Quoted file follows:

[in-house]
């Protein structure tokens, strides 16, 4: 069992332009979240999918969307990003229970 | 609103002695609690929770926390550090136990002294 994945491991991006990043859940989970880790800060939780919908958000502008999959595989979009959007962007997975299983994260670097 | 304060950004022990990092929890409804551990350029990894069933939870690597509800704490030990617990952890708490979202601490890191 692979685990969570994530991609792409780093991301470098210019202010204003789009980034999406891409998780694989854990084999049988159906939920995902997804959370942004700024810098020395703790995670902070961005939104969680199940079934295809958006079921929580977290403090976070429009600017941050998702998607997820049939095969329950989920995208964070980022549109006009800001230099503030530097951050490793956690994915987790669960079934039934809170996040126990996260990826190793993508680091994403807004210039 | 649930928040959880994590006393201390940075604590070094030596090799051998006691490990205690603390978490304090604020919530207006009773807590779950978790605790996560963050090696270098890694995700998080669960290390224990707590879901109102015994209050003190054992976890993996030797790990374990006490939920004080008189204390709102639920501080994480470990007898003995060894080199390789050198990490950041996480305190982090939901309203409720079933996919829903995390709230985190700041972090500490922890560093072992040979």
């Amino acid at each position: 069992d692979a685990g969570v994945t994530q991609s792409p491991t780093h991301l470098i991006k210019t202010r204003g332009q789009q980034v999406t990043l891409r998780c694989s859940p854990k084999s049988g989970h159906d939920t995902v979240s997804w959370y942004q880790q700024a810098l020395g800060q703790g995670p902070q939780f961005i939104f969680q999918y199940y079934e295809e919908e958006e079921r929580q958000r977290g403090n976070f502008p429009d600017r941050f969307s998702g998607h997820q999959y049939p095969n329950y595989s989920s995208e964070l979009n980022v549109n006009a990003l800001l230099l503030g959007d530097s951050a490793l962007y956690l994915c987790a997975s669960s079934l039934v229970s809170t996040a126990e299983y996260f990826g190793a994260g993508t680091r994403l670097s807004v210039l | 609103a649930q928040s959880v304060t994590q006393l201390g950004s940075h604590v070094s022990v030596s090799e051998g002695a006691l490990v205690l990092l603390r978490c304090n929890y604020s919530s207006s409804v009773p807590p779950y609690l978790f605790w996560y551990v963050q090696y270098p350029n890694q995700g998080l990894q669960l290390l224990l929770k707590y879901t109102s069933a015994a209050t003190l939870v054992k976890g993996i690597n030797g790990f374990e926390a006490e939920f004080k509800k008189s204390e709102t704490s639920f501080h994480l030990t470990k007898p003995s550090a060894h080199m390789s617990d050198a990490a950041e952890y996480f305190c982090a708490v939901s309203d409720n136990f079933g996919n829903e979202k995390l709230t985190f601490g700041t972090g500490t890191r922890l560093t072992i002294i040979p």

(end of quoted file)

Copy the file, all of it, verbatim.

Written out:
[in-house]
């Protein structure tokens, strides 16, 4: 069992332009979240999918969307990003229970 | 609103002695609690929770926390550090136990002294 994945491991991006990043859940989970880790800060939780919908958000502008999959595989979009959007962007997975299983994260670097 | 304060950004022990990092929890409804551990350029990894069933939870690597509800704490030990617990952890708490979202601490890191 692979685990969570994530991609792409780093991301470098210019202010204003789009980034999406891409998780694989854990084999049988159906939920995902997804959370942004700024810098020395703790995670902070961005939104969680199940079934295809958006079921929580977290403090976070429009600017941050998702998607997820049939095969329950989920995208964070980022549109006009800001230099503030530097951050490793956690994915987790669960079934039934809170996040126990996260990826190793993508680091994403807004210039 | 649930928040959880994590006393201390940075604590070094030596090799051998006691490990205690603390978490304090604020919530207006009773807590779950978790605790996560963050090696270098890694995700998080669960290390224990707590879901109102015994209050003190054992976890993996030797790990374990006490939920004080008189204390709102639920501080994480470990007898003995060894080199390789050198990490950041996480305190982090939901309203409720079933996919829903995390709230985190700041972090500490922890560093072992040979």
């Amino acid at each position: 069992d692979a685990g969570v994945t994530q991609s792409p491991t780093h991301l470098i991006k210019t202010r204003g332009q789009q980034v999406t990043l891409r998780c694989s859940p854990k084999s049988g989970h159906d939920t995902v979240s997804w959370y942004q880790q700024a810098l020395g800060q703790g995670p902070q939780f961005i939104f969680q999918y199940y079934e295809e919908e958006e079921r929580q958000r977290g403090n976070f502008p429009d600017r941050f969307s998702g998607h997820q999959y049939p095969n329950y595989s989920s995208e964070l979009n980022v549109n006009a990003l800001l230099l503030g959007d530097s951050a490793l962007y956690l994915c987790a997975s669960s079934l039934v229970s809170t996040a126990e299983y996260f990826g190793a994260g993508t680091r994403l670097s807004v210039l | 609103a649930q928040s959880v304060t994590q006393l201390g950004s940075h604590v070094s022990v030596s090799e051998g002695a006691l490990v205690l990092l603390r978490c304090n929890y604020s919530s207006s409804v009773p807590p779950y609690l978790f605790w996560y551990v963050q090696y270098p350029n890694q995700g998080l990894q669960l290390l224990l929770k707590y879901t109102s069933a015994a209050t003190l939870v054992k976890g993996i690597n030797g790990f374990e926390a006490e939920f004080k509800k008189s204390e709102t704490s639920f501080h994480l030990t470990k007898p003995s550090a060894h080199m390789s617990d050198a990490a950041e952890y996480f305190c982090a708490v939901s309203d409720n136990f079933g996919n829903e979202k995390l709230t985190f601490g700041t972090g500490t890191r922890l560093t072992i002294i040979p």